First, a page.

White House Chief of Staff Reince Priebus has hinted that Pakistan may be added to the list of countries whose citizens are barred from entering the U.S.
While, senior Trump official did not identify Pakistan by name sources close to the Trump administration have said that it is a matter of time before Pakistan is included in the list of nations whose passport holders are barred from entering the U.S.
U.S. sources say that the President is "keenly aware" about who gave Osama Bin Laden shelter and from where most of the World's terrorism has emanated. Signals have already gone out to the Pakistani authorities about the impending decision which led to the current house arrest of LeT head Hafiz Saeed.
But, senior levels of the Trump administration have not been "taken in" by this move by Islamabad which most officials write off as "pulling wool" and not "a serious move which has convinced no one at the White House".
Though not known to many, Kuwait, a Muslim-majority country has imposed ban on issue of visas to Pakistani nationals since 2011, along with Syria, Iraq, Iran, Afghanistan and Yemen.
Security concerns from radical elements and rising cases of drug trafficking from Pakistan were some of the reasons for it being placed on this list. Further, Kuwait's deep-seated suspicion regarding the Pakistani government's links to terror groups has resulted in the country not providing visa waiver to Pakistani diplomatic and official passport holders, in contravention to the visa waiver agreement for these two categories of passports, signed by the two countries.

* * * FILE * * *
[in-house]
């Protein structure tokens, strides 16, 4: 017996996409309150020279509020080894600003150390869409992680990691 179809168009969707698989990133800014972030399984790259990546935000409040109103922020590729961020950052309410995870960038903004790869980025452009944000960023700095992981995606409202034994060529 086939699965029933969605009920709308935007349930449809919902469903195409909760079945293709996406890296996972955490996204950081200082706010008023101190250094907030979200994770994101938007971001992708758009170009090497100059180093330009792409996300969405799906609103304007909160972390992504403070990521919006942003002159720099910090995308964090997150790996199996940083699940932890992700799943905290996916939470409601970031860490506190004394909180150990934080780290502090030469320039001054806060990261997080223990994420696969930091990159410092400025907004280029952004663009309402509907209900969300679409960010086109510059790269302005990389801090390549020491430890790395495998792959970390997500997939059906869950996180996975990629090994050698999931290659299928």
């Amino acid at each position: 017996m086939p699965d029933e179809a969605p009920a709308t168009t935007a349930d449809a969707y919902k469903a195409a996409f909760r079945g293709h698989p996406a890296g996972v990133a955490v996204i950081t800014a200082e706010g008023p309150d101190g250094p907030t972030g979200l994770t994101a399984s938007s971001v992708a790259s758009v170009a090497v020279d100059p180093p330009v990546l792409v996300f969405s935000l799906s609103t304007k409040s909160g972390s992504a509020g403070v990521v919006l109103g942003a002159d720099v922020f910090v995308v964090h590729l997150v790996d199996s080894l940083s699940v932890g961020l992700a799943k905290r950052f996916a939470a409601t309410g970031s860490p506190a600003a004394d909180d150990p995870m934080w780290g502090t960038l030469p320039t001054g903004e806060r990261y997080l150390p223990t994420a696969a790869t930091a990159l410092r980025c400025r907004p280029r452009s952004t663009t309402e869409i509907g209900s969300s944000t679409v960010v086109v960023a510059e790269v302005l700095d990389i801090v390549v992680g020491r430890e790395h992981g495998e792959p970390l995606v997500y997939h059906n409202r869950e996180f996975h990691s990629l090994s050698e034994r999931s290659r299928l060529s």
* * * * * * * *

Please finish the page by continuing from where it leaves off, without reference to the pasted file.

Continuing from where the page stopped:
And despite the Pakistani Foreign Office pursuing this matter with the Kuwaiti authorities for years, there has been no progress. On the contrary, the involvement of three Pakistani nationals in the bombing at the Shia Imam Jafar al Sadiq mosque in Kuwait, that killed 27 persons on 26 June, 2015 has further hardened Kuwait's stance vis-a-vis Pakistan.
While there has been no public reaction to the Kuwaiti order, there was increasing concern among the Pakistanis after Reince Priebus, White House Chief of Staff, hinted that Pakistan may be added to the list of countries, along with Syria, Iran, Iraq, Libya, Somalia , Sudan and Yemen, whose citizens are barred from entering the US.
The Pakistan government reacted to this possibility with a warning that in case of such a move by the U.S., it would reduce its cooperation with Washington in the fight against Islamist terror groups in case.
However, Imran Khan, leader of the PakistanTehreek-e-Insaf (PTI) party came out in support and hoped that the Trump administration would consider stopping visas for Pakistanis to travel to the US. In his view, such a move would help Pakistanis focus on developing their own country.
Similarly, Arif jamal , a U.S. -based security and Islam expert, responded to the Presidential order by stating that Trump's travel ban made no sense without Pakistan and Saudi Arabia on the list.
With the country being more and more associated as the hub of terrorism, it is indeed surprising how Pakistan in the first place did not figure in the US list. It has become increasingly imperative that in order to force countries like Pakistan to end sponsoring terror groups, tough measures like visa bans are implemented. Such bans would directly hurt the elite in the country, who in turn were likely to build pressure on policy-makers to do a re-think on terror-related policies.